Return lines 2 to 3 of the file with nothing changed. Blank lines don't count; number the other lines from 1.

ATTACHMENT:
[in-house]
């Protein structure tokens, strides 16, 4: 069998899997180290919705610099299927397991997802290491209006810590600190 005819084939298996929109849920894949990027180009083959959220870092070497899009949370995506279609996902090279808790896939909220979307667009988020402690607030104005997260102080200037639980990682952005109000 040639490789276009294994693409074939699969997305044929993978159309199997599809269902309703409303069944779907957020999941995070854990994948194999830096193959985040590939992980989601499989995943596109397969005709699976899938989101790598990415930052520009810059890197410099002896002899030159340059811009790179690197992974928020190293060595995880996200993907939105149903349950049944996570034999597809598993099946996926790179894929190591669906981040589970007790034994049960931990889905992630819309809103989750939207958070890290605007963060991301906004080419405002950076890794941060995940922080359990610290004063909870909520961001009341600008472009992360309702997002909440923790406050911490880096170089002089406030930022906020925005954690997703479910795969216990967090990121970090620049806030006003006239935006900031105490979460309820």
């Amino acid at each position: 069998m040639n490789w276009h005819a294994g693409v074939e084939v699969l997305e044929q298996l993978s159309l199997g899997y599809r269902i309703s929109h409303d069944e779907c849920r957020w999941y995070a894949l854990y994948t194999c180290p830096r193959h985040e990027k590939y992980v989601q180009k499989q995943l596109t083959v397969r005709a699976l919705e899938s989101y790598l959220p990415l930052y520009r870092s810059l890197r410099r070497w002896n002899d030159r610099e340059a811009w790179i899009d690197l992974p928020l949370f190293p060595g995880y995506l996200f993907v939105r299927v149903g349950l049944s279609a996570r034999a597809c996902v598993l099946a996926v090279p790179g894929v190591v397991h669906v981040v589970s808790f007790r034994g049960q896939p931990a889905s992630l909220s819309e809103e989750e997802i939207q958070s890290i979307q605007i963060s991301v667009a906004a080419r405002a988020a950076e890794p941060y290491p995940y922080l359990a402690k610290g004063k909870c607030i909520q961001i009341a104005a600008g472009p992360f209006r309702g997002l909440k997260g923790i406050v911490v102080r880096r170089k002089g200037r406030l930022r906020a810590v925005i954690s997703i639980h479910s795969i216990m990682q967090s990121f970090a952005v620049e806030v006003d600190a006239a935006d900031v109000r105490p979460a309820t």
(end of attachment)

């Protein structure tokens, strides 16, 4: 069998899997180290919705610099299927397991997802290491209006810590600190 005819084939298996929109849920894949990027180009083959959220870092070497899009949370995506279609996902090279808790896939909220979307667009988020402690607030104005997260102080200037639980990682952005109000 040639490789276009294994693409074939699969997305044929993978159309199997599809269902309703409303069944779907957020999941995070854990994948194999830096193959985040590939992980989601499989995943596109397969005709699976899938989101790598990415930052520009810059890197410099002896002899030159340059811009790179690197992974928020190293060595995880996200993907939105149903349950049944996570034999597809598993099946996926790179894929190591669906981040589970007790034994049960931990889905992630819309809103989750939207958070890290605007963060991301906004080419405002950076890794941060995940922080359990610290004063909870909520961001009341600008472009992360309702997002909440923790406050911490880096170089002089406030930022906020925005954690997703479910795969216990967090990121970090620049806030006003006239935006900031105490979460309820």
């Amino acid at each position: 069998m040639n490789w276009h005819a294994g693409v074939e084939v699969l997305e044929q298996l993978s159309l199997g899997y599809r269902i309703s929109h409303d069944e779907c849920r957020w999941y995070a894949l854990y994948t194999c180290p830096r193959h985040e990027k590939y992980v989601q180009k499989q995943l596109t083959v397969r005709a699976l919705e899938s989101y790598l959220p990415l930052y520009r870092s810059l890197r410099r070497w002896n002899d030159r610099e340059a811009w790179i899009d690197l992974p928020l949370f190293p060595g995880y995506l996200f993907v939105r299927v149903g349950l049944s279609a996570r034999a597809c996902v598993l099946a996926v090279p790179g894929v190591v397991h669906v981040v589970s808790f007790r034994g049960q896939p931990a889905s992630l909220s819309e809103e989750e997802i939207q958070s890290i979307q605007i963060s991301v667009a906004a080419r405002a988020a950076e890794p941060y290491p995940y922080l359990a402690k610290g004063k909870c607030i909520q961001i009341a104005a600008g472009p992360f209006r309702g997002l909440k997260g923790i406050v911490v102080r880096r170089k002089g200037r406030l930022r906020a810590v925005i954690s997703i639980h479910s795969i216990m990682q967090s990121f970090a952005v620049e806030v006003d600190a006239a935006d900031v109000r105490p979460a309820t």